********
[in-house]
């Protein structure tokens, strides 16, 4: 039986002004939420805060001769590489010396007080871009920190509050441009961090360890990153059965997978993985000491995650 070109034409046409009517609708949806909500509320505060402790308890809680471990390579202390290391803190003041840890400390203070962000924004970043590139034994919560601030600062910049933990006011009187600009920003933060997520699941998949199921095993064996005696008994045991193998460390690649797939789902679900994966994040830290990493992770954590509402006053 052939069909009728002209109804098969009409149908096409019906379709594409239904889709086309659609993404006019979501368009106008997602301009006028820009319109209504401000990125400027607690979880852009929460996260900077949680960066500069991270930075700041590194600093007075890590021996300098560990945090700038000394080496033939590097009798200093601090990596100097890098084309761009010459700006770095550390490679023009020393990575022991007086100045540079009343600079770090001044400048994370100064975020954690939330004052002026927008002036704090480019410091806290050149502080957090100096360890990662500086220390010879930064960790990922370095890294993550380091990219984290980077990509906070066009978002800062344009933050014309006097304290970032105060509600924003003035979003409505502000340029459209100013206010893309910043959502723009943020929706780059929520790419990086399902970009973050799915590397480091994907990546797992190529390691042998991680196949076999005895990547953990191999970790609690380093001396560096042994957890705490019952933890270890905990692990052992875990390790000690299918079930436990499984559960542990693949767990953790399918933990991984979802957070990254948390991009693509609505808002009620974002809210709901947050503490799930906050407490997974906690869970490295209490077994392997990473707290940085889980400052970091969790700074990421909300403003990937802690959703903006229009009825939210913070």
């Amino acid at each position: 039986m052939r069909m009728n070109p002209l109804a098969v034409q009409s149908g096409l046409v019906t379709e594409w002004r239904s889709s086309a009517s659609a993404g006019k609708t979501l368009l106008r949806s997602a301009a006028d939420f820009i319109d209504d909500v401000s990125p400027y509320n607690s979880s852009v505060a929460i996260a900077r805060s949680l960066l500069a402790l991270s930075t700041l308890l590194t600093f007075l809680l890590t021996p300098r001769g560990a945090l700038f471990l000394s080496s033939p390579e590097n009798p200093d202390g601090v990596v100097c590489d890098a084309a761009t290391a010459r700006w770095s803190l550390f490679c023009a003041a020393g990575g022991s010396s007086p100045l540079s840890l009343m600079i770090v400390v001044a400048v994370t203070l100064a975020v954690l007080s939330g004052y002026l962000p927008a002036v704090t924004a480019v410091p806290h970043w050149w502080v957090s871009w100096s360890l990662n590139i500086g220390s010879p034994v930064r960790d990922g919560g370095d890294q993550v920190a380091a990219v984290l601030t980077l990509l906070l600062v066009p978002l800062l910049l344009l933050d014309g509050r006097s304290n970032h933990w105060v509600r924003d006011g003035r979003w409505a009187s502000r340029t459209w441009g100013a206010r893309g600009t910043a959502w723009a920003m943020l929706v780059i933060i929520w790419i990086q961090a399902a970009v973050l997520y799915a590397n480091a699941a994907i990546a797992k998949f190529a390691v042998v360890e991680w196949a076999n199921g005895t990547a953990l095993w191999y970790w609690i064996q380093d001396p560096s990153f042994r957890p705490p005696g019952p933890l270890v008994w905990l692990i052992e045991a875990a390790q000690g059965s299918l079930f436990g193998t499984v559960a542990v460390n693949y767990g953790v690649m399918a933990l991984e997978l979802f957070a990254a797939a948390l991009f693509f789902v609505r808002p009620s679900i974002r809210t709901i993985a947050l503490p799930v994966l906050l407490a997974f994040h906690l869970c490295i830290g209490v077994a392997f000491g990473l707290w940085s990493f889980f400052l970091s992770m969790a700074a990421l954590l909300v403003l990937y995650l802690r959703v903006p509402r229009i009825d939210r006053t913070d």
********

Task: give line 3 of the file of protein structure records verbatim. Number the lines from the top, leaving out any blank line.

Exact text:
């Amino acid at each position: 039986m052939r069909m009728n070109p002209l109804a098969v034409q009409s149908g096409l046409v019906t379709e594409w002004r239904s889709s086309a009517s659609a993404g006019k609708t979501l368009l106008r949806s997602a301009a006028d939420f820009i319109d209504d909500v401000s990125p400027y509320n607690s979880s852009v505060a929460i996260a900077r805060s949680l960066l500069a402790l991270s930075t700041l308890l590194t600093f007075l809680l890590t021996p300098r001769g560990a945090l700038f471990l000394s080496s033939p390579e590097n009798p200093d202390g601090v990596v100097c590489d890098a084309a761009t290391a010459r700006w770095s803190l550390f490679c023009a003041a020393g990575g022991s010396s007086p100045l540079s840890l009343m600079i770090v400390v001044a400048v994370t203070l100064a975020v954690l007080s939330g004052y002026l962000p927008a002036v704090t924004a480019v410091p806290h970043w050149w502080v957090s871009w100096s360890l990662n590139i500086g220390s010879p034994v930064r960790d990922g919560g370095d890294q993550v920190a380091a990219v984290l601030t980077l990509l906070l600062v066009p978002l800062l910049l344009l933050d014309g509050r006097s304290n970032h933990w105060v509600r924003d006011g003035r979003w409505a009187s502000r340029t459209w441009g100013a206010r893309g600009t910043a959502w723009a920003m943020l929706v780059i933060i929520w790419i990086q961090a399902a970009v973050l997520y799915a590397n480091a699941a994907i990546a797992k998949f190529a390691v042998v360890e991680w196949a076999n199921g005895t990547a953990l095993w191999y970790w609690i064996q380093d001396p560096s990153f042994r957890p705490p005696g019952p933890l270890v008994w905990l692990i052992e045991a875990a390790q000690g059965s299918l079930f436990g193998t499984v559960a542990v460390n693949y767990g953790v690649m399918a933990l991984e997978l979802f957070a990254a797939a948390l991009f693509f789902v609505r808002p009620s679900i974002r809210t709901i993985a947050l503490p799930v994966l906050l407490a997974f994040h906690l869970c490295i830290g209490v077994a392997f000491g990473l707290w940085s990493f889980f400052l970091s992770m969790a700074a990421l954590l909300v403003l990937y995650l802690r959703v903006p509402r229009i009825d939210r006053t913070d």